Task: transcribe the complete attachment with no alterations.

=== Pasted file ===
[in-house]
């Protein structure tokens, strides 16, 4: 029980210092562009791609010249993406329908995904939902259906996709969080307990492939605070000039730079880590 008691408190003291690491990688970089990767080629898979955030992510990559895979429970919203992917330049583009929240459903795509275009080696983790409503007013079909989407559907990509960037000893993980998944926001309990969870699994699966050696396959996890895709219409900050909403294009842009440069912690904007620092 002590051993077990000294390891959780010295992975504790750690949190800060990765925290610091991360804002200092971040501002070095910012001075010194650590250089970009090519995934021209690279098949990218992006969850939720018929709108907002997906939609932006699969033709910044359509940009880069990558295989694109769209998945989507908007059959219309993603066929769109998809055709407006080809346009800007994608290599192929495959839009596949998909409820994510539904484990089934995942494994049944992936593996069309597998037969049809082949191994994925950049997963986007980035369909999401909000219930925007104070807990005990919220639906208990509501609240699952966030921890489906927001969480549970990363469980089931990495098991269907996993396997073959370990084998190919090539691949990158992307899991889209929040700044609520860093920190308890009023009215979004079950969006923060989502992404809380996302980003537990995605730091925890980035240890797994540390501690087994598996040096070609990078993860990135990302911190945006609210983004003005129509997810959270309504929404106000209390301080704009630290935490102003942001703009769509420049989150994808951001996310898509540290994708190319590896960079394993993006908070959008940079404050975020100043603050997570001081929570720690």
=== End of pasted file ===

[in-house]
């Protein structure tokens, strides 16, 4: 029980210092562009791609010249993406329908995904939902259906996709969080307990492939605070000039730079880590 008691408190003291690491990688970089990767080629898979955030992510990559895979429970919203992917330049583009929240459903795509275009080696983790409503007013079909989407559907990509960037000893993980998944926001309990969870699994699966050696396959996890895709219409900050909403294009842009440069912690904007620092 002590051993077990000294390891959780010295992975504790750690949190800060990765925290610091991360804002200092971040501002070095910012001075010194650590250089970009090519995934021209690279098949990218992006969850939720018929709108907002997906939609932006699969033709910044359509940009880069990558295989694109769209998945989507908007059959219309993603066929769109998809055709407006080809346009800007994608290599192929495959839009596949998909409820994510539904484990089934995942494994049944992936593996069309597998037969049809082949191994994925950049997963986007980035369909999401909000219930925007104070807990005990919220639906208990509501609240699952966030921890489906927001969480549970990363469980089931990495098991269907996993396997073959370990084998190919090539691949990158992307899991889209929040700044609520860093920190308890009023009215979004079950969006923060989502992404809380996302980003537990995605730091925890980035240890797994540390501690087994598996040096070609990078993860990135990302911190945006609210983004003005129509997810959270309504929404106000209390301080704009630290935490102003942001703009769509420049989150994808951001996310898509540290994708190319590896960079394993993006908070959008940079404050975020100043603050997570001081929570720690």